Independent Review of the Loan Charge: Submission Made

What follows is an edited version of my submission to Sir Amyas Morse, who is leading the review ordered by the Prime Minister into the Loan Charge. The Review is due to be completed by November 2019. The closing date for submissions is 30th September 2019.

 Advice on the use of EBT loan schemes

Contrary to the assertions made by many others, in the period from c 1992 – 2010, it was neither the ‘received wisdom’ nor the standard practice of all professional advisers, that clients should consider making use of EBT loan arrangements as a ‘legitimate’ means of avoiding, or reducing liability to, income tax and NICs on what would otherwise fall to be charged to tax as payments of earnings.

Broadly, the opinion which I and my team consistently held and gave – long before the Glasgow Rangers case was litigated – was that consideration given by an employer, or, in ‘IR35-type’ situations, by the client, was properly to be treated and taxed as earnings, and that the fact that it was agreed that some or all of that money be received by way of loan from a trust did not alter the character of such earnings. I am aware that this was also the view of many independent advisers and some counsel. Nevertheless, the views reported to have been expressed by certain QCs [lending credence to EBT loan arrangements] appeared to carry disproportionate weight with those advisers seeking an opportunity to profit from the promotion of such arrangements.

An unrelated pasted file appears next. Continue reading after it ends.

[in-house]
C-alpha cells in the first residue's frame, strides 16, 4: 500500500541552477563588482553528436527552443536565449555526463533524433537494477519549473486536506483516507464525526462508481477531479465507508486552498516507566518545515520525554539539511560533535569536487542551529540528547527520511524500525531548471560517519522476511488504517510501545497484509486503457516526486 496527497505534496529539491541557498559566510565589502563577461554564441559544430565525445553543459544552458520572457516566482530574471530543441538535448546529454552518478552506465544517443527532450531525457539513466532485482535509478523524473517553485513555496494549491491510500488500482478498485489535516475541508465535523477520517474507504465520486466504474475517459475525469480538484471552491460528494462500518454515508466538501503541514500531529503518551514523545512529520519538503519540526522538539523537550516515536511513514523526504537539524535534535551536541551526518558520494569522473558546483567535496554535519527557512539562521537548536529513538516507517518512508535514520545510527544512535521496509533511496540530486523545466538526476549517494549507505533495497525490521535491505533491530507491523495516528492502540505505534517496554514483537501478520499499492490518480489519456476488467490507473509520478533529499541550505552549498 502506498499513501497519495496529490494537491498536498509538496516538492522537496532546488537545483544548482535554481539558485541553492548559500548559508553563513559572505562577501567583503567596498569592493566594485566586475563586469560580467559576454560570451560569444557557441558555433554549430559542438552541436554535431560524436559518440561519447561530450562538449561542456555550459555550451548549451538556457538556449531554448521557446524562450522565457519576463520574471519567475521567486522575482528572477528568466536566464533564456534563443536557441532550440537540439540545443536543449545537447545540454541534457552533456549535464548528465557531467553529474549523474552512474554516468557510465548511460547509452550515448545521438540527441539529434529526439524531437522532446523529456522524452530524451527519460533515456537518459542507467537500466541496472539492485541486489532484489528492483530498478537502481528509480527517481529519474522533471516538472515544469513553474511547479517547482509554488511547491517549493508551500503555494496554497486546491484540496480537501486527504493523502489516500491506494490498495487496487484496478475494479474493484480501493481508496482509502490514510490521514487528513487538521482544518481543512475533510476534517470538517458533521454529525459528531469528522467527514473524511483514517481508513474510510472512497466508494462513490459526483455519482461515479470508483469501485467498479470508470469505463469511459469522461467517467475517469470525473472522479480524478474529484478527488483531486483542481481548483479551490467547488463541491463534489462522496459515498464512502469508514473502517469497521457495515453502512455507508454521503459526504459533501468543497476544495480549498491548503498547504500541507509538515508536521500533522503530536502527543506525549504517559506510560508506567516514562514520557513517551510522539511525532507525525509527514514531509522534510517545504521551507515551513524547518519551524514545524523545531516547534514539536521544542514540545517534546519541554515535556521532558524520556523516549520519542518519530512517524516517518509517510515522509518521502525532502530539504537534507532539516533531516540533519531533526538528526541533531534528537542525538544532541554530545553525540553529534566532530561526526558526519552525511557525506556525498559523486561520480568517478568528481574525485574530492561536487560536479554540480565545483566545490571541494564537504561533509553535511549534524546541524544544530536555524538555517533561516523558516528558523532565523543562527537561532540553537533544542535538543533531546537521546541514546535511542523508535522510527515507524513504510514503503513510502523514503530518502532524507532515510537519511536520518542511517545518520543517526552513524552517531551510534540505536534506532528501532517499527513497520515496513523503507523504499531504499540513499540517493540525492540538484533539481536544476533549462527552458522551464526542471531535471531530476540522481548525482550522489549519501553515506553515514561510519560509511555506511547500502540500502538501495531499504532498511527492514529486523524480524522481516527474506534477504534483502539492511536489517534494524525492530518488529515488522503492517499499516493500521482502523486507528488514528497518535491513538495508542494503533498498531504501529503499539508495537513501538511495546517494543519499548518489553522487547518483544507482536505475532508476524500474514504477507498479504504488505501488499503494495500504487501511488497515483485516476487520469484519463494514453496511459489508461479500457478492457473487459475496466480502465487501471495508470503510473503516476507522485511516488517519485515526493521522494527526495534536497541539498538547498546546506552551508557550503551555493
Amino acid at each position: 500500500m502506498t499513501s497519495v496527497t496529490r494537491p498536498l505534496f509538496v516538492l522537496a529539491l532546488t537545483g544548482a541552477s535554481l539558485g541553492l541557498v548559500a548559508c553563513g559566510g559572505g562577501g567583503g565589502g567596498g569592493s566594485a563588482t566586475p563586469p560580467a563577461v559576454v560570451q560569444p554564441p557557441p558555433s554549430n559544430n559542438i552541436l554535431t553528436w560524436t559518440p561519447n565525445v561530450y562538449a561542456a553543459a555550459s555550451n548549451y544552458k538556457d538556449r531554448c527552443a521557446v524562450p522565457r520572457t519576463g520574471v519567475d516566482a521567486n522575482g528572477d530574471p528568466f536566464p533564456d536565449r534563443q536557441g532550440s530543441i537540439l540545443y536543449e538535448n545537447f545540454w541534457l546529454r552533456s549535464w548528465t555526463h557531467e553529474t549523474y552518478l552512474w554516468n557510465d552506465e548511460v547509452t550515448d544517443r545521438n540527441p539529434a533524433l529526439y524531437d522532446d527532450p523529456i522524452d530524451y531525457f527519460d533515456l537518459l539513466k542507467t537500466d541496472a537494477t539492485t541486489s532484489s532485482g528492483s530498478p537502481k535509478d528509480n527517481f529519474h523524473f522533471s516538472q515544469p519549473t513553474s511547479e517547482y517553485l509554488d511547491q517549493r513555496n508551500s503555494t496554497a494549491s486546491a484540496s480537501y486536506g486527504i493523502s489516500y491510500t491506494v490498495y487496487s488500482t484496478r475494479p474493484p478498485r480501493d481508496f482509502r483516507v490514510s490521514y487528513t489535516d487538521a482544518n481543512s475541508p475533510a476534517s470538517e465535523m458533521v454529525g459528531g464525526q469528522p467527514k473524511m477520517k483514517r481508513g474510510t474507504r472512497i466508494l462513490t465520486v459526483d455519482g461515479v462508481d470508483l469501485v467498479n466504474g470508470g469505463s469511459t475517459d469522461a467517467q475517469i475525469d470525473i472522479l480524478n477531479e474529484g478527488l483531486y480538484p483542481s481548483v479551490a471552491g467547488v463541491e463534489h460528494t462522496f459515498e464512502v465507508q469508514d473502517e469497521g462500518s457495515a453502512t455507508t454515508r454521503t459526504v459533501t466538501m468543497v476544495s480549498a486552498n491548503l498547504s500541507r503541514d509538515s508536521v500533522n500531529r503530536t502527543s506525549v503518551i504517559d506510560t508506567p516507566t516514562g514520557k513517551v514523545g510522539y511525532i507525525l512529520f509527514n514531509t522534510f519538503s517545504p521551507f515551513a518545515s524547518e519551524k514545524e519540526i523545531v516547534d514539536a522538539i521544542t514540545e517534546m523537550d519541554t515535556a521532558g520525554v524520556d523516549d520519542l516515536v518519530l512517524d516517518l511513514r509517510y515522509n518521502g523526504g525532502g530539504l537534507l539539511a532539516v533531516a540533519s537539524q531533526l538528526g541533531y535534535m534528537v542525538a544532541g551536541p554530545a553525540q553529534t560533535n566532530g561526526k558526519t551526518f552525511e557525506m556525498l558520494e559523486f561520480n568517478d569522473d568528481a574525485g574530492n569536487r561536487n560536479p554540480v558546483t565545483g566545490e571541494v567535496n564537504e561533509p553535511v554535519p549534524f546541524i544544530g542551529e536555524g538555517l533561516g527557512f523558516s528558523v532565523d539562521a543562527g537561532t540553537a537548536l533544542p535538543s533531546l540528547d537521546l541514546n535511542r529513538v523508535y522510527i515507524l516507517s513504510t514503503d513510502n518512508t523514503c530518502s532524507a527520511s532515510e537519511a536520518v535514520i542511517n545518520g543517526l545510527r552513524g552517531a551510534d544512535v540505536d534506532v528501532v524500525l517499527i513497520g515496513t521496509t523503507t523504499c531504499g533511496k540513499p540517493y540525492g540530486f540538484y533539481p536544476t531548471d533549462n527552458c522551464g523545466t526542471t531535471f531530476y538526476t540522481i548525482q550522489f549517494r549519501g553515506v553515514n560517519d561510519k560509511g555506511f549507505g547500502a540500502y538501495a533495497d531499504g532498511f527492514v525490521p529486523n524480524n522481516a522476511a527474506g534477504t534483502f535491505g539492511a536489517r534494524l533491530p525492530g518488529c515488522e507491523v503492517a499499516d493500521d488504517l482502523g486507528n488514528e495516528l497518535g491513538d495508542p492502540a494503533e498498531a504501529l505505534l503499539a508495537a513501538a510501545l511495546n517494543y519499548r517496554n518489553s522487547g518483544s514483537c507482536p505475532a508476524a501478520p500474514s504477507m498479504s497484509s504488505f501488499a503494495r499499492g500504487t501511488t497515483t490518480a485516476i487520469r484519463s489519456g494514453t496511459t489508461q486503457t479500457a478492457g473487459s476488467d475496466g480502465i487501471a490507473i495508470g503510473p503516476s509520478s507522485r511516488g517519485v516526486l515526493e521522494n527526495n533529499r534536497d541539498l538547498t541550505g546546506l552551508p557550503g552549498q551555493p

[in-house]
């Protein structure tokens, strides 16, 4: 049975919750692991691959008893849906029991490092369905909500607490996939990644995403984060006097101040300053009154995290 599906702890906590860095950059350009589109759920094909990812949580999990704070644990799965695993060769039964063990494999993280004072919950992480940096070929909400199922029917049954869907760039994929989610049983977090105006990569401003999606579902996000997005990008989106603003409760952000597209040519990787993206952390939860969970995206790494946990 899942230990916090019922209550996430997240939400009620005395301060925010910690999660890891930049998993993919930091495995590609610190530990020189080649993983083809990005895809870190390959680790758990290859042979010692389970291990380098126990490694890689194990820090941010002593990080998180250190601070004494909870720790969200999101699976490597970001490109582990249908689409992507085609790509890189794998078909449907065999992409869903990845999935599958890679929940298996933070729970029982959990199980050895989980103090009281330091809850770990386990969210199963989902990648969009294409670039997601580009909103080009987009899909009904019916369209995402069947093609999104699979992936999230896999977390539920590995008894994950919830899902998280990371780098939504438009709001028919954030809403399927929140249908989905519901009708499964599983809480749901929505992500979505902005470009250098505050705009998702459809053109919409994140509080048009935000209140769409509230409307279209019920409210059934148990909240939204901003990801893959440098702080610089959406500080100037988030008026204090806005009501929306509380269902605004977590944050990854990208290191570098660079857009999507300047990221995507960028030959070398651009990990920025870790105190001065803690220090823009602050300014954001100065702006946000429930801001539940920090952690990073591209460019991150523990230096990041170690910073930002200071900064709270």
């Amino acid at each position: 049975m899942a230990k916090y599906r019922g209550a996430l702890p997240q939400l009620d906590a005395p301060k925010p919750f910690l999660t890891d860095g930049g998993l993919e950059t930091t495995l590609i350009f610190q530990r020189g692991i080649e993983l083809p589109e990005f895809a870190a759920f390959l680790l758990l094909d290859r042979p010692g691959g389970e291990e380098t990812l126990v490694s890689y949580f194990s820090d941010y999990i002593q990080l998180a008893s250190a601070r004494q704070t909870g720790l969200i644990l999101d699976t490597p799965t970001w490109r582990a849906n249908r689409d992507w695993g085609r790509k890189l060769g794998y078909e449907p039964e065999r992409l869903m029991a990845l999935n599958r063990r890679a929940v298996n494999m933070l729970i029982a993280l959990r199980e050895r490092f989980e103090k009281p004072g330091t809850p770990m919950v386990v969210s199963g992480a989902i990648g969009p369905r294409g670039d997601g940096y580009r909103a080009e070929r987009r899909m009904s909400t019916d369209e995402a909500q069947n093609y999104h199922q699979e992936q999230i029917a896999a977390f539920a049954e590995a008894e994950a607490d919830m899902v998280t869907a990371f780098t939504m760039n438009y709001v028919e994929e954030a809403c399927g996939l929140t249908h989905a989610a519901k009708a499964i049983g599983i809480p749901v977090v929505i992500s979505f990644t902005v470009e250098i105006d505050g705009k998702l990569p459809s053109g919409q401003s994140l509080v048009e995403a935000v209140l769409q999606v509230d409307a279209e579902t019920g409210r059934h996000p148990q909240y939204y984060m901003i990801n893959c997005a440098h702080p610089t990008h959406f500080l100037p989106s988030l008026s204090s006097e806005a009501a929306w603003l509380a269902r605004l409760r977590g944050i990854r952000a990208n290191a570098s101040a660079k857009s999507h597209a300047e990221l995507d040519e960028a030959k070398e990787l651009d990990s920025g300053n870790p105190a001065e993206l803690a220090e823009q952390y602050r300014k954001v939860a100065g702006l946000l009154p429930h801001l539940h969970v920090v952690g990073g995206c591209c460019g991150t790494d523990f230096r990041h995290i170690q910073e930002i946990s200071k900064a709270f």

The final decision of the Supreme Court in the Glasgow Rangers case was wholly consistent with the opinions I and my team had given over many years, and for which we had come in for some criticism for being too conservative.

How should the government have addressed the abusive use of EBTs?

It was open to the government in and before 2010 to have structured the DR rules on the basis that any company putting funds beyond the reach of creditors by (for example) making a contribution to an employees’ trust, should be subject to an immediate charge to tax at, say, 40% on the amount (or even the grossed-up amount) of that contribution, on a basis which is similar to that of the charge to tax on ‘loans to participators’ under s455 CTA 2010. Credit could then have been given to the company against any subsequent obligation to account for PAYE tax on payments and benefits made out of the trust. This would have been relatively straightforward to legislate for and to enforce. It would have ensured that HM Treasury received tax on amounts earmarked for the provision of benefits, whether by way of loans or otherwise, at the earlier time when the company contributed the funds to the trustees.